No “Park”ing for Bredesen
The Senate Environment, Conservation, and Tourism Committee told the Bredesen administration to cut evenly when it unanimously voted to restore over $15 million in funding to four funds for parks, wetlands, and agriculture by adopting an amendment proposed by Sen. Jerry Cooper (D-Morrison). The amendment would prevent the Governor from taking all of the revenue from the Real Estate Transfer tax that is now used to support the Wetland Acquisition Fund, the Local Parks Acquisition Fund, the State Lands Acquisition Fund, and the Agricultural Resources Conservation Fund. Cooper’s amendment would limit the Governor to only 9% of the funds, or about $1.5 million, the same figure the administration is touting in its across the board state budget cuts.
“These funds are critical to the preservation of our parks and our environment,” Cooper said. “I’m just not comfortable with totally eliminating these funds. This money goes to support very important projects. It needs to be a priority.”
The amendment is the second high profile move by the General Assembly as it considers the governor’s budget proposal.
Senator Tim Burchett (R-Knoxville) passed a measure through the Senate 32-0 that would allow students in Tennessee colleges and universities who are victims of violent crimes and nonforcible sex offenses to be made aware of the disciplinary outcomes of the cases of those who have assaulted them, if the institution determines a crime did take place. Previously that information was sealed under state law for student privacy. The measure would also require the written consent of a victim before their name could be included in the reports.
Can we enforce it?
Similar to the Sevier County Commission’s bind on county beer regulations, the state has had to alter its campaign election laws on the advice of counsel. The General Assembly has removed a provision that limited how much personal money a candidate could contribute to his election. The measure was deemed unconstitutional by legal opinion and has therefore not been enforced by the Election Commission.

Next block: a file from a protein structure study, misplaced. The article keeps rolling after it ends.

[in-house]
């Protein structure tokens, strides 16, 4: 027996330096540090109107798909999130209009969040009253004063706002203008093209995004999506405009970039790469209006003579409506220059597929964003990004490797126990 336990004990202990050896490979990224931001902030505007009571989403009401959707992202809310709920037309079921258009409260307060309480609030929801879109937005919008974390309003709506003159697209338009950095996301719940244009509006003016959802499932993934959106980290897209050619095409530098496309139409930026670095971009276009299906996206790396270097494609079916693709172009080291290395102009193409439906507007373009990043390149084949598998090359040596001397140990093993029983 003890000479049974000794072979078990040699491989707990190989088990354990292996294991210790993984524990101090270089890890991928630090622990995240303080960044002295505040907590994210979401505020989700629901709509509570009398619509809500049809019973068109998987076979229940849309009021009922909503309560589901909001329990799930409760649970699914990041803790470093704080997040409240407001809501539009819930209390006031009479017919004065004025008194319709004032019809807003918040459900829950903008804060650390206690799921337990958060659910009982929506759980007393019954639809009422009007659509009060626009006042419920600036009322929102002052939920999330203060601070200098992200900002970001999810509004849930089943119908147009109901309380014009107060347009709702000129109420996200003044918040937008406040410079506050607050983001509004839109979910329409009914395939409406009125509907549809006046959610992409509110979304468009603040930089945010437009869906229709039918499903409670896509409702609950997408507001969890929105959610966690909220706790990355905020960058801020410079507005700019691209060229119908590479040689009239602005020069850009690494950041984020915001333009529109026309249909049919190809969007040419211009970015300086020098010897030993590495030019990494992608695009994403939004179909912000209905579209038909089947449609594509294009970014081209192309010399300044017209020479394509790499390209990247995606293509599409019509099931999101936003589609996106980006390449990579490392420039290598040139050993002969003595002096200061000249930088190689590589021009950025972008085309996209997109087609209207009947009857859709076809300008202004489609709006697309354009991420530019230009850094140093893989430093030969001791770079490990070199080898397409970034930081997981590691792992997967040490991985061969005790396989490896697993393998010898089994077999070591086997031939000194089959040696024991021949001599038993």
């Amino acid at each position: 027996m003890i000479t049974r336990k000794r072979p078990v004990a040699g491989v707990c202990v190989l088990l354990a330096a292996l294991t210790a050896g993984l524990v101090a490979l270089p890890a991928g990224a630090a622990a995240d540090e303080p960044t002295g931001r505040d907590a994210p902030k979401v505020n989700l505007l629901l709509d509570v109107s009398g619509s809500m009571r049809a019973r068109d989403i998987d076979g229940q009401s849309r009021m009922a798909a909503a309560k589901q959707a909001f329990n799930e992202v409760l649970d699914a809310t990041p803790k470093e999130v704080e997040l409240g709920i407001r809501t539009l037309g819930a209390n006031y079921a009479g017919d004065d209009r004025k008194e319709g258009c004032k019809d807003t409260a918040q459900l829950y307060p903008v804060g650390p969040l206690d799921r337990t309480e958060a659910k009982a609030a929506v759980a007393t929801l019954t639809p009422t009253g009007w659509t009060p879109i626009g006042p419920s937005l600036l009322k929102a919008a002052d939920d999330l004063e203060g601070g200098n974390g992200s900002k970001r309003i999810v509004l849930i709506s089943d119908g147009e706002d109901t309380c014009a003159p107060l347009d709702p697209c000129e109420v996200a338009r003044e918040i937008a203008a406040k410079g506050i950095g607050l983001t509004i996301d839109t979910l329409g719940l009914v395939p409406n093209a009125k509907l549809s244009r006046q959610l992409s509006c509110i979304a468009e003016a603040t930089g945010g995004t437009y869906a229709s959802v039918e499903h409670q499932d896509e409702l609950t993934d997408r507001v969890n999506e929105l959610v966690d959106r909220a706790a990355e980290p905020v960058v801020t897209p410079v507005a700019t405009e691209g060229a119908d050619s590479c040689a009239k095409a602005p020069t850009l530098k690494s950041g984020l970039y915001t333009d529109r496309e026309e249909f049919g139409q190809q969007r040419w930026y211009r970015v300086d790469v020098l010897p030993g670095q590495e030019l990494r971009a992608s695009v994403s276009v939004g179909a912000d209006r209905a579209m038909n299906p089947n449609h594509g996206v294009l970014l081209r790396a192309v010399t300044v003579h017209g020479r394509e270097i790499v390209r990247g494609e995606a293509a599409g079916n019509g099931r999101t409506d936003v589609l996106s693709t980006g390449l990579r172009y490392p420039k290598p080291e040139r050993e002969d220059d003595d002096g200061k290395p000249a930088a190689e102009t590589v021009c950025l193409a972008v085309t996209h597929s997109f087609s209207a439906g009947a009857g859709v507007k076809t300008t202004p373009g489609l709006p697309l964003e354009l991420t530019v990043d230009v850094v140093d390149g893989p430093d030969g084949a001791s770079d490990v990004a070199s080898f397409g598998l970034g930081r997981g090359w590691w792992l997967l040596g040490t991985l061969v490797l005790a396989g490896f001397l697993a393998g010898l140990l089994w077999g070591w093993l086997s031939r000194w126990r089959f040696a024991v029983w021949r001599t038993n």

In a somewhat bizarre piece of legislation co-sponsored by the House Conservation and Environment Committee including Rep. Joe McCord (R-Gatlinburg), the House and Senate are considering a bill which mandates that, “No public official shall be given the right to play golf free for life or for any other extended period of time on courses in state parks.” It does however provide a remedy for public official putters. They can be granted this privilege by a vote in the standing committee of each house that authorizes the park budgets. The bill has been touted as a fiscally responsible move, as it removes the discretion of the Commissioner who could previously had autonomous control over all discounts on the greens. Previous Commissioner Milton Hamilton granted lifetime free play to Governor and Mrs. Sundquist according to TDEC.
However, the measure goes on to say that, “ Nothing in this act shall prohibit the management of a golf course in state parks from occasionally extending free play to such public officials under appropriate circumstances.” So in a secondary effect, this provision also legalizes and guarantees the existence of the free play benefit for public officials, who previously had to ask the Commissioner of Environment and Conservation for the privilege. Now state golf course managers will be able to grant request to “public officials,” though even the C.E.C.’s office has asked for clarification on the legislature’s meaning of public official. Governors? Senators? County Mayors? Constables? It seems the bill could accomplish its mission without making “public officials” the only class of citizens guaranteed by statute the right to discounts and free play.